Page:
Agile thrives under a “lead and adapt” management style in which project teams are empowered to communicate and deliver. The freedom to transition away from the traditional task-master role and into a more strategic, collaborative role will appeal to many managers. While the early champions of agile were primarily developers, recent evidence shows that the individuals driving adoption are now primarily project managers, development directors and senior executives. This upward movement within the organizational chart is in direct correlation to agile transitioning from small teams to large enterprises.



The decision to adopt agile development requires vision, fortitude and an understanding of the business and organizational benefi ts that accompany agile. Managers that champion agile internally have a strong desire to accelerate the delivery of business value within their companies and to improve the manner in which this value is delivered. The time required to fully deploy agile processes will vary signifi cantly depending on the size of an organization, its complexity and the willingness to change.

While teams will certainly hit obstacles along the way, the business and team benefi ts help an organization remain focused on the ultimate goal.

For agile to be successful, it is important that the use of agile development not be mandated in a purely top-down manner. It is very important for teams to want to use agile processes to be more successful. To enable this success, it is always advisable to fi nd an enthusiastic, open-minded team and to use them to initiate a pilot project. This initial project will be used to work out many of the internal kinks of doing things a diff erent way.

If agile expertise exists internally, leverage it to the fullest extent on this team. If not, acquire the right skills by hiring experienced agile personnel or by engaging well-respected agile consultants and coaches. In many situations, it is advisable to bring in outside expertise to help introduce change. Regardless of whether true or not, insiders are often perceived as less objective. It will be important to take this opportunity to educate key management personnel and stakeholders on both the value and values of agile development. You may also want to help set initial expectations by introducing simplifi ed metrics such as velocity charts and burndown graphs. Lend the project your undivided attention and give it time to demonstrate the benefi ts of agile processes. It is during this formative period the team will learn how to span the chasm that once separated diff erent parts of the organization. Agile teams work towards a common goal as a single unit. There should be little of the us-versus-them thinking that is commonplace on traditional projects. Although the project stakeholders may belong on diff erent branches of the org chart, when united on an agile team they must work collaboratively to achieve success.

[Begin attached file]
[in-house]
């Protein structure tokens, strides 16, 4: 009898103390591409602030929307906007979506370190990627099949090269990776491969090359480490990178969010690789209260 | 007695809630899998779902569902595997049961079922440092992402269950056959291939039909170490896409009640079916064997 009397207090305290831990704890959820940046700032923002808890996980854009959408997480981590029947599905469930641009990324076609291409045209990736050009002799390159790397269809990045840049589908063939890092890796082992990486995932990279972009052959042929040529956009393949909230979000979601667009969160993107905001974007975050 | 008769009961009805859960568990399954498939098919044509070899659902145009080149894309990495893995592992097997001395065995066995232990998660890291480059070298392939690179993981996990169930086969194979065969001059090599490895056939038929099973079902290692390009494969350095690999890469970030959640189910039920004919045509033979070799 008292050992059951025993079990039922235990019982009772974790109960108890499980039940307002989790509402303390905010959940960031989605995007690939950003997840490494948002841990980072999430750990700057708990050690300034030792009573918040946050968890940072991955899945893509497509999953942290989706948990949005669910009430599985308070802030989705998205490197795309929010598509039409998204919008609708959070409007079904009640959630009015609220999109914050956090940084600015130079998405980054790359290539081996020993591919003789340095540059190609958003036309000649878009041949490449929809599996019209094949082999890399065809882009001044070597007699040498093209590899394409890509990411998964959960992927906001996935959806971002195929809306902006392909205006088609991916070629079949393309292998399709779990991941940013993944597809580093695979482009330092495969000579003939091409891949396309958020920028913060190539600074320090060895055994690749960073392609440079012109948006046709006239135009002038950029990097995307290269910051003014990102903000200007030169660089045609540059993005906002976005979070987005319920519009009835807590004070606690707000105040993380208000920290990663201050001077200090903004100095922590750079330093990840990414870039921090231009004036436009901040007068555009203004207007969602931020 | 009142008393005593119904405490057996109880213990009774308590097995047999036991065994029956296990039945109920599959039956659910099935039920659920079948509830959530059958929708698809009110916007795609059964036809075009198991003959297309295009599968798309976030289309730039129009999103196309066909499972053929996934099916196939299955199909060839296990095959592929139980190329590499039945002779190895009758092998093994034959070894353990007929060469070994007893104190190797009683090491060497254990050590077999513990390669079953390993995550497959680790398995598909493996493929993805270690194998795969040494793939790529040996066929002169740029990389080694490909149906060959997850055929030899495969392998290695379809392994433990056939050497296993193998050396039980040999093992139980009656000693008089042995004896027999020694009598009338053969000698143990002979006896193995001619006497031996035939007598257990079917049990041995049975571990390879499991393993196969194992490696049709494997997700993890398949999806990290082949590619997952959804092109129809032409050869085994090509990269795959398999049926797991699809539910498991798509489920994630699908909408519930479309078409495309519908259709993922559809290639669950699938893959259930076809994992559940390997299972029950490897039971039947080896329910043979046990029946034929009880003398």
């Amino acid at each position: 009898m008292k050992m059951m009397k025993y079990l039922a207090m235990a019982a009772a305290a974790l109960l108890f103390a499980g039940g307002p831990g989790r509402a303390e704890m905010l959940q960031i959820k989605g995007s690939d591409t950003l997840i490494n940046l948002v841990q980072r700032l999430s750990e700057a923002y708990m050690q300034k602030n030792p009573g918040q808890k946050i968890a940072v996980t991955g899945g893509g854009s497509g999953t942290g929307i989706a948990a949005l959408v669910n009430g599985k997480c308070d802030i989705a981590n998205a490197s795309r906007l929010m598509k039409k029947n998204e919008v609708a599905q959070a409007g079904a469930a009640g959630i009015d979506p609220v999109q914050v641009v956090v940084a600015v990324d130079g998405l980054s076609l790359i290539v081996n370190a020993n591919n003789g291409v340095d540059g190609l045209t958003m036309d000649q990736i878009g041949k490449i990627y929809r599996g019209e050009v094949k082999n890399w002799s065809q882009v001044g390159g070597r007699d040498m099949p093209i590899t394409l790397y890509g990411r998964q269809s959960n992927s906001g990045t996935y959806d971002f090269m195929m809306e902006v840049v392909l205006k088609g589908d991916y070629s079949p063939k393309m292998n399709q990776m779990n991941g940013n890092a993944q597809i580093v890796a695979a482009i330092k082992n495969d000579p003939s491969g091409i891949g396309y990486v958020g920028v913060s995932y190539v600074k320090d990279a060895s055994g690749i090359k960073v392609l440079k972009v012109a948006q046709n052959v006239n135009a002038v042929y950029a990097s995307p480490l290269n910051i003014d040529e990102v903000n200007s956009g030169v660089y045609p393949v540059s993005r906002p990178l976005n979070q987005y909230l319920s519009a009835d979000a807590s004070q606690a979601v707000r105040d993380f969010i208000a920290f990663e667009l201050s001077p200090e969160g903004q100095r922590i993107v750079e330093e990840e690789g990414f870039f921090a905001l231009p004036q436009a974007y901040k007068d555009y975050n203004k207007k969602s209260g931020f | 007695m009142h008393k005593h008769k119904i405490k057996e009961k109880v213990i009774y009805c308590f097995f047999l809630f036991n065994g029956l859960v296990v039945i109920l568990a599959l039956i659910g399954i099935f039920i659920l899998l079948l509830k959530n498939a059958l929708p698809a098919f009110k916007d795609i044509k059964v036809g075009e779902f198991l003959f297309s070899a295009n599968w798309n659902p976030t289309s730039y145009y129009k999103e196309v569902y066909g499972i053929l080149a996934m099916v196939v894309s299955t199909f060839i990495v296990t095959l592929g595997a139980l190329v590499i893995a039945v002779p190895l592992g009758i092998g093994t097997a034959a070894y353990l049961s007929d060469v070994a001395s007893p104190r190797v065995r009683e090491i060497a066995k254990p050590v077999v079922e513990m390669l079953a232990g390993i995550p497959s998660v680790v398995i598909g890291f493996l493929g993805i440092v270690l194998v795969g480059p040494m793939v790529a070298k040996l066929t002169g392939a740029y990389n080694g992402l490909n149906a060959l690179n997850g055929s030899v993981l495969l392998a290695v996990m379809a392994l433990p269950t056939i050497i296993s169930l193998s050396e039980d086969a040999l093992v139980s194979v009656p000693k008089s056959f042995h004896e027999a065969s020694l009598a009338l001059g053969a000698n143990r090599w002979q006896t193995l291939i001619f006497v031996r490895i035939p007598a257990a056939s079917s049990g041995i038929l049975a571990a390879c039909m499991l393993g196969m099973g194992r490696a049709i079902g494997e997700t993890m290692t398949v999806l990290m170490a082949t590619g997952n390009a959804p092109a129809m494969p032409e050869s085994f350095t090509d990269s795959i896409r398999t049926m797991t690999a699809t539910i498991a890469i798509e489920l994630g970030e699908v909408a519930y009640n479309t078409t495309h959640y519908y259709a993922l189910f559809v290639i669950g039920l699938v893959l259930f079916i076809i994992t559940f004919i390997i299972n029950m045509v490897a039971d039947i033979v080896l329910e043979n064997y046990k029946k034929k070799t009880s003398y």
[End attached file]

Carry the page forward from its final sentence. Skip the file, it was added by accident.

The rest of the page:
Keep in mind the common pitfalls many teams face when introducing any type of change and ensure you have a team with the appropriate support, experience and resources available to them. The commitment shown to this initial team will establish a foundation for success going forward.

Your eff orts as an agile champion will be rewarded in due course. The success of an agile pilot project is sure to garner the interest of others. Soon a steady stream of questions will come: How did you get going so fast with agile? Why doesn’t the team work weekends or pull all-nighters anymore? Why is the defect rate so low? And, just why does everyone on the team look so happy?


Yes, agile development involves change but it is change for the better. Agile requires letting go of the past and embracing new ways of doing things. In the interest of maximizing productivity and quality, departmental silos are retired in favor of empowered, cross-functional teams. Teams are then able to share a single, common vision, relying on one another throughout the process to deliver the greatest business value possible in the allotted time. You should feel confi dent that everyone who is motivated to change and improve can fi nd a new home in an agile environment.

Take the role of development manager. In traditional projects the development manager spends days each week maintaining schedules, reviewing Gantt and PERT charts, assigning work to team members and following


up on tasks. Agile teams are more self-directed entities that are empowered to detail and deliver their own tasks. As a result, this frees up more time for the development manager to focus on higher value activities such as removing project roadblocks, facilitating collaboration among project stakeholders, coordinating organization-wide activities, communicating goals and progress against those goals and enabling a healthy, productive working environment.